3) The tenacity. I kept at it. In the beginning, when there were scabs on my nipples. And in the middle, when I was breastfeeding in a car, in a coffee shop, in a bathroom, in a bar, at a festival, at a funeral, on a plane, while I was peeing, while I was eating, in the middle of the night, before dawn, every hour on the hour. And when Livvy was nine months old and I went to San Francisco for four days without her, I pumped for four days. And it totally sucked. And it was humiliating. But I wasn't ready to be done. And I'm so glad I stuck it out. Even though I will never forget pumping in a handicap stall at the Phoenix airport, and I will never forget my best friend watching me pump--the slurp-slurp sound, the grotesque mechanics of it--and proclaiming it so weird. One of the things that struck me the hardest about "failing" at breastfeeding with my first child is that there was no second chance. Once the well had run dry, it was all over. I was so used to being able to have a second go at things, to go away for a bit, have a good night's sleep, return and make amends, and get started anew with something. The second time around I knew full well that when the milk was gone it was gone for good so I had better be sure I was ready to let it go when I did.

4) The veterans. I found it invaluable to have a few girlfriends, seasoned at breastfeeding, who I could call, email, or pull aside and ask assorted questions. Things like, "So.... should I still not be having my period?" "Should the baby really be this distracted during a feeding?" Every baby is different, as is every nursing relationship. But comparing and sympathizing with real women was important for me.

5) The being there. From around four or five months old, Livvy has been an incredibly distracted and squirmy eater, which is why I started supplementing with formula around then. The only time she is insanely into nursing is when she's deliriously tired. Which means that our best nursing sessions happen before nap times and bed times and in the middle of the night. These are the times--in the inky darkness, with just the tick-tock of the clock and the creak of the rocking chair, that I can really relax and drink up the fleeting pleasure that is nursing my beautiful baby girl.

6) The sensuality. I fear I will never feel as feminine as I have while nursing my daughter. My body right now is still a mess. It's wobbly and messy and luscious and voluptuous and squishy and there are three silvery vertical stretch marks on my lower tummy--and I wore exercise shorts and a tee-shirt on a canoeing trip this summer because I was too embarrassed to put on a swimsuit--but I have loved this body this year. It's been generous and benevolent, and I am grateful for it. (Maybe especially now that bikini season is over.)

7) The reactions. Thankfully, I haven't had any problems with strangers deriding me for nursing in public. Probably because I didn't do a whole lot of it and never uncovered. (I made an art out of knotting swaddling blankets around my neck and nursing Livvy discreetly in East Nashville coffee shops.) When anyone did notice, I took some small pleasure in their reactions--a little squirmy and shifty, a little starry-eyed and nostalgic. It seems the sight of one nursing woman makes every other mother recall her own experience, for better or worse. I've loved hearing their stories, and I've welcomed them, especially since I've known both sides of this coin.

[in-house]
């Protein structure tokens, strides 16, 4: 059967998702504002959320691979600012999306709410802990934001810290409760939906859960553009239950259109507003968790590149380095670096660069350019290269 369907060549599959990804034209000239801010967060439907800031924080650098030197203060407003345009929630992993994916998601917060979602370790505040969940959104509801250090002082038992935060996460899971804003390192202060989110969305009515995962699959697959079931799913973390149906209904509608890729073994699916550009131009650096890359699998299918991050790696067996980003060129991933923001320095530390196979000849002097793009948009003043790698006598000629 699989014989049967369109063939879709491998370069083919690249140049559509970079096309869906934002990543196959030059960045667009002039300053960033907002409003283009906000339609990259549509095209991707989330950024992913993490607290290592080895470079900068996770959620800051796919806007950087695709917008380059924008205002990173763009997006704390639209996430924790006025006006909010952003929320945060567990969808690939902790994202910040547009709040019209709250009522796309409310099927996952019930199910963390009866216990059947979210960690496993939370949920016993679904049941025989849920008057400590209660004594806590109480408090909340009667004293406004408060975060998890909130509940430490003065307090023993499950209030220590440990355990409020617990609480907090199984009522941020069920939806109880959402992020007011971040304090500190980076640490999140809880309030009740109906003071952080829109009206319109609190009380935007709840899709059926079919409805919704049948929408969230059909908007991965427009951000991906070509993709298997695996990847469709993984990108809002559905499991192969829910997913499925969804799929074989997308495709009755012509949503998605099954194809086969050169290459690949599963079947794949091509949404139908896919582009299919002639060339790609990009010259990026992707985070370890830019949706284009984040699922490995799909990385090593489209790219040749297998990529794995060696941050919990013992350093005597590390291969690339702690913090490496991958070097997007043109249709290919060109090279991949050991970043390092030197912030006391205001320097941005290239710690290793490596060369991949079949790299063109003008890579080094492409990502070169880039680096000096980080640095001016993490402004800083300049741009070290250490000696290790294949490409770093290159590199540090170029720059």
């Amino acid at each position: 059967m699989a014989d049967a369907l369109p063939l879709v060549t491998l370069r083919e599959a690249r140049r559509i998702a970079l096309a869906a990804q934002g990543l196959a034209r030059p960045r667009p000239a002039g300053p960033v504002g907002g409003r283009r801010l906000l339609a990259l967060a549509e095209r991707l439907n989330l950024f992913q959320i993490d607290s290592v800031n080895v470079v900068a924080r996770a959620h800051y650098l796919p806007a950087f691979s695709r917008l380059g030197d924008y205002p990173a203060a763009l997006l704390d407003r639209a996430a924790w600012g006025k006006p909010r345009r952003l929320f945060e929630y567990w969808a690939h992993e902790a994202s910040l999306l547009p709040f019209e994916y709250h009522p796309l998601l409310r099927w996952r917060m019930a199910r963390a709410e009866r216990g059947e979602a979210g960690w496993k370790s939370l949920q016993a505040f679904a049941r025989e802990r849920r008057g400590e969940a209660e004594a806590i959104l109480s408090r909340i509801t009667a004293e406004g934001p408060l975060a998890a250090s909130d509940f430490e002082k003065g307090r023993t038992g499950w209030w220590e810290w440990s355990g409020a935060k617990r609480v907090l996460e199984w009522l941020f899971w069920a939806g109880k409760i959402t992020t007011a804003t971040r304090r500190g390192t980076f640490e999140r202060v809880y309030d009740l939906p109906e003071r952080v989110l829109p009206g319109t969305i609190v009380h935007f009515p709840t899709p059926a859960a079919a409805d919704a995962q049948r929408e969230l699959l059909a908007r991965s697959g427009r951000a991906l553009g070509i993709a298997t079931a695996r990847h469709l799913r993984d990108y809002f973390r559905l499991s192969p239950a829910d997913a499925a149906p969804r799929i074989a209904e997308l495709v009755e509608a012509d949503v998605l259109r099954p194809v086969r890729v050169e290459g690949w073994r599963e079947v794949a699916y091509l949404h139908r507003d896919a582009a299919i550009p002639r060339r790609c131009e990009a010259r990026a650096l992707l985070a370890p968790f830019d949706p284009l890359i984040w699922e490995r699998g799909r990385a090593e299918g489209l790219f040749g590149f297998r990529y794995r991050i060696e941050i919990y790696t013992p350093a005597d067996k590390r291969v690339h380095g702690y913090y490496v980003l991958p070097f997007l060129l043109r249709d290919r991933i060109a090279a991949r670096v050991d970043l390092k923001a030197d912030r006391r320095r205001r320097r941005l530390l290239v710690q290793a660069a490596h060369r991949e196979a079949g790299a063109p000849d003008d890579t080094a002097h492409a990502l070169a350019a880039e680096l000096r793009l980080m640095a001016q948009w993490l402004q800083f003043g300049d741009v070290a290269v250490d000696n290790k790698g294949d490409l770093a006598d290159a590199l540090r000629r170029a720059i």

8) The culture. Even though I had a great experience nursing this time and am thrilled to have been able to do it, I still say that the breast-is-best people need to shut their fat mouths immediately and go find something better to do with their lives than shame and bully other moms. The Nipple Nazis, especially those in anonymous online forums, are some of the cruelest pieces of shit I have ever come into contact with. To so much as infer that a new, formula-feeding mom is doing anything less than loving her baby as best as she possibly can is almost criminal. It's hard enough to learn how to be a mother without being told from the very beginning that you're doing things all wrong.

9) The golden ticket myth. My first baby got sick a lot. During her first year of life, she had several ear infections and frighteningly high fevers and an incidence of projectile vomiting, and she became quite familiar with the pink goo known as amoxicillin. Each time she got sick, I blamed myself. My second baby has gotten sick, too. Not quite as frequently or as severely--though that may be unrelated to breastfeeding--but enough so that I feel reassured that breastfeeding isn't the magic get-out-of-all-ailments free card that I imagined it to be. Most importantly, and what's come as the biggest relief of all to me: Baby Livvy is no more bonded to me than baby Tessa was. Breast or no breast, a mother loves her baby wildly, recklessly, endlessly.

10) The awesome-or-nothing factor. The first go-round, I thought that if I couldn't do breastfeeding "right," I just shouldn't do it at all. If I couldn't exclusively breastfeed. If I couldn't completely abstain from drinking or taking Benadryl or antidepressants or whatever the case was. This time, I've been way more relaxed and forgiving, less regimented and even more imperfect. I've supplemented with formula plenty. I've given Livvy bottles brimming with non-organic cow's milk, and I've heated those mo-fos up in the microwave. I've done the best I can. And, this time at least, it feels good enough. I thank God for the sweet mercy of a second chance.

Here I am nursing Livvy on the beach in Cape Charles, Virginia last May.

November 17, 2013

Tessa Talk, 3-and-a-Half.

It's been almost a year since we made a video interview with Tessa. Here she was a couple days ago, being interviewed mostly by her dad, with a cameo by Livvy. Thanks so much to Nekos for putting together this video for us.

November 15, 2013

The Final Chapter of the Flooring Saga.